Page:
That said, there are a few grey areas that can be glossed over in a used car deal, where facts are at least obscured, if not positively hidden. This might not constitute fraudulent behaviour, but it’s at least unethical and can make a great deal a complete liability if you miss them. Prime among considerations - no matter that the car stands gleaming and apparently perfect in the lot - is whether or not the car has ever been in a car accident, and to what extent it was damaged by the collision. The criminal history of a car is right up there with that consideration too, followed closely by a service history and other relevant intel. In a country also making headlines for crash for cash scams, many car accident vehicles are out there, for sale, make no mistake.
Wheel Index has in our experience true stories of two crashed Mercedes sedans welded together to rebuild one sale car, lumpy, welded drive shafts still illegally turning away at the wheel end, and even steering and alignment shimmed and offset to crazy lengths to detract from a buckled chassis or other accident implications. In fact, buckled chassis are one of the most commonly masked fundamental accident flaws sellers frequently fail to disclose. When you think about it, a single test drive is seldom sufficient to pick up on issues like this, as a smash car can appear for all intents and purposes as any other - sound, polished and smart.
And - for those who imagine scurrilous individuals in dusty backyards - don’t think a car history check is only good for private car deals. Any dealership can move car accident vehicles too, presented as restorations that appear as good as the one next to it. That’s why it’s just good sense to follow a few protocols when investigating a used car for sale.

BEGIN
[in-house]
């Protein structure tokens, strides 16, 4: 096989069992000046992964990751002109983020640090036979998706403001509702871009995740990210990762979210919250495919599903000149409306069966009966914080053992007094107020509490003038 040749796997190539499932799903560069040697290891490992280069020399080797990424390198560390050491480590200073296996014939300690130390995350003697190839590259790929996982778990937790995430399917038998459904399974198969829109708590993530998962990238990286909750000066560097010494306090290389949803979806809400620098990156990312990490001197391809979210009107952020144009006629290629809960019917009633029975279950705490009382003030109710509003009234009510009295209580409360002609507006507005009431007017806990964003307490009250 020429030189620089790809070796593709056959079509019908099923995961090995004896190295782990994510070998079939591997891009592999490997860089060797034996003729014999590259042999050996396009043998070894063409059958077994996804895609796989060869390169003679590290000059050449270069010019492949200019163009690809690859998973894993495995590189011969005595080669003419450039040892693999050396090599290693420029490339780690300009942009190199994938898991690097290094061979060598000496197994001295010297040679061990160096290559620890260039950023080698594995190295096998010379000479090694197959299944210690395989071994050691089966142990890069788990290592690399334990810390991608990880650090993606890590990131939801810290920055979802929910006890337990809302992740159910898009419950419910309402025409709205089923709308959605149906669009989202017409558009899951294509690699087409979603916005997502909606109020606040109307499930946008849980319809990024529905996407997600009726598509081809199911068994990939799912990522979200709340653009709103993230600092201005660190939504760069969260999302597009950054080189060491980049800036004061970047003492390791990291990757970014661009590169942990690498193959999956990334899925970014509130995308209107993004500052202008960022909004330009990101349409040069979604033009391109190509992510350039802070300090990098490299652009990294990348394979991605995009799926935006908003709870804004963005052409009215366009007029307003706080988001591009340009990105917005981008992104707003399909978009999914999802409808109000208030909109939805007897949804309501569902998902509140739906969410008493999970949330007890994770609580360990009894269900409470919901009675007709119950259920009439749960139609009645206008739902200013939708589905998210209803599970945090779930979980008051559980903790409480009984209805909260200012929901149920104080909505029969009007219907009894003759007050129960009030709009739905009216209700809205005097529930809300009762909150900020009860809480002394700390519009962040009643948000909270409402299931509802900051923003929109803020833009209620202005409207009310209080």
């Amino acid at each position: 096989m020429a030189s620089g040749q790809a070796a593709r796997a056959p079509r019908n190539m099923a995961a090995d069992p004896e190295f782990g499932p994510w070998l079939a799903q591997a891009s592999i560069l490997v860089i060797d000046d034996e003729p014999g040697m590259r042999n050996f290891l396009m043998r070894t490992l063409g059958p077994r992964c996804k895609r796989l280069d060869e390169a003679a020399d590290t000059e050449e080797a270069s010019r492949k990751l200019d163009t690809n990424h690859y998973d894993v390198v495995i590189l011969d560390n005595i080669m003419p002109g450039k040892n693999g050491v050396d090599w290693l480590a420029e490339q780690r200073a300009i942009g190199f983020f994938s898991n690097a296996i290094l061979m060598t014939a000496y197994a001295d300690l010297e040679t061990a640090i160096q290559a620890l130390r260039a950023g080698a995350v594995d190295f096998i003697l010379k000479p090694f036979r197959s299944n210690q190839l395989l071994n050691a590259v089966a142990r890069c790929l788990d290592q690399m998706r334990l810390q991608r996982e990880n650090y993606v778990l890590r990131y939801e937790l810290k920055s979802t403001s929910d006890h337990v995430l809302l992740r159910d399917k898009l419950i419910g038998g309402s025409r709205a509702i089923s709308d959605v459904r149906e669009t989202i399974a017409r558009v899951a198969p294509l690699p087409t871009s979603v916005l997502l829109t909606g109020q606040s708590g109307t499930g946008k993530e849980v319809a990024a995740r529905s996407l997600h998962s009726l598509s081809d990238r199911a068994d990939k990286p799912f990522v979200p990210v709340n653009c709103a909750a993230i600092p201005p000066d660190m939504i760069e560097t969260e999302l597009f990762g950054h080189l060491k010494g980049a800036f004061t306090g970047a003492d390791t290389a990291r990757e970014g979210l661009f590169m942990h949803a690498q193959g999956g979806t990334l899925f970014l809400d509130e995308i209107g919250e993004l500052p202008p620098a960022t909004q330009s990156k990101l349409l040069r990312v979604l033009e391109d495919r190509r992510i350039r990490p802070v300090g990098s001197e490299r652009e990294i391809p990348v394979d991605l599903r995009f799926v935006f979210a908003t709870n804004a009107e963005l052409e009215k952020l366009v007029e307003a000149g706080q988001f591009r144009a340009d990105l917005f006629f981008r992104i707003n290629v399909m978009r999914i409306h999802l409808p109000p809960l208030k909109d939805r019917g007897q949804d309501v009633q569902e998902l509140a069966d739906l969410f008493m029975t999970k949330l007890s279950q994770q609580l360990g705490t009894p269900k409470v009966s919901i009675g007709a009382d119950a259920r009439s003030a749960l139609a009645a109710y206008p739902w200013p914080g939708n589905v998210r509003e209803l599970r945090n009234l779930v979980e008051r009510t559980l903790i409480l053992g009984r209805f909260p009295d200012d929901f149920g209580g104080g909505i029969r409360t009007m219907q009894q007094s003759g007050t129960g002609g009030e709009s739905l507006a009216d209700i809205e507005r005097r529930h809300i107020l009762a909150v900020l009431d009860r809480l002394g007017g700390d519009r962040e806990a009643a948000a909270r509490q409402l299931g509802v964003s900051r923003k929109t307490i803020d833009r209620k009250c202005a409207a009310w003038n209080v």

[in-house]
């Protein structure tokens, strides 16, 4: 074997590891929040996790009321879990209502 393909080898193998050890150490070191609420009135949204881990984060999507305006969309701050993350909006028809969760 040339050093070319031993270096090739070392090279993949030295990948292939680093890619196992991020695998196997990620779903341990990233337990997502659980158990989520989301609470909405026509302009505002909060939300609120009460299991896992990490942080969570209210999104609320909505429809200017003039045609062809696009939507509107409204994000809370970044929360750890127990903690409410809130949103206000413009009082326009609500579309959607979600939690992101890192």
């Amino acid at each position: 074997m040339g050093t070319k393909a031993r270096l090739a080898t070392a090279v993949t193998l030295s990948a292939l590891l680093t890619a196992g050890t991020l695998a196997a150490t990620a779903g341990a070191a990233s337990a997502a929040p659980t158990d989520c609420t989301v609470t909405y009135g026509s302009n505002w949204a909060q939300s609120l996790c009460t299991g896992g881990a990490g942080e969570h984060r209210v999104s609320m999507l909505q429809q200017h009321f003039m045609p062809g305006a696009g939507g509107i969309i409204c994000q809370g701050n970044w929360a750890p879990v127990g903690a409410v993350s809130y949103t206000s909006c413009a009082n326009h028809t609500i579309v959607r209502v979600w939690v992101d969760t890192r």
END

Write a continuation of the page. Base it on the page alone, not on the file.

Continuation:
How to check for accident damage on a used car
- Savvy, available intel
Use our fantastically comprehensive car history check tool as a first and logical step towards establishing a framework of known intel. When approaching a used car for sale, take a head-on view and assess the body lines of the car. Take a line of sight head-on and from various angles too, looking to see that the used car’s body is smooth and that all lines are straight and even. Usually, if there’s been a car accident, you’ll be able to pick up misalignment if you take a minute or two to look.
- Reliable indicators
Be on the lookout for a few indicators of previous car accident damage when looking at a used car. Listen attentively for any unusual sounds while inside and test driving the car. A few rattles are not unusual on an older car, but this can also be the result of a previous car accident. Irregular noises are something that might be missed in a ten-minute test drive, so it helps to be aware of the need to listen for any sound that interrupts a smooth driving experience when out driving a prospective car purchase.
- Supporting documentation
You can also check for comments on maintenance plan documentation. BMW, for one, lists car accident details as standard and, although other brands might not log such details, they also might, so it’s worth checking and also asking the dealership if the car has ever been in an accident.
- A quick pro opinion
It’s also good to ask a mobile panel/dent shop for their opinion. They will usually drive out to the seller’s yard or dealership and inspect the car onsite, and their knowledgeable eyes will tell you straight away if and where repairs have been done. Very usefully, they might also be able to point to flood damage on a used car too, something very difficult for the layman to detect. While water might not seem such a biggie, airbags will often fail to deploy after flood damage and electrics can be erratic, so it has very real, dangerous implications.
- Mismatches and cracks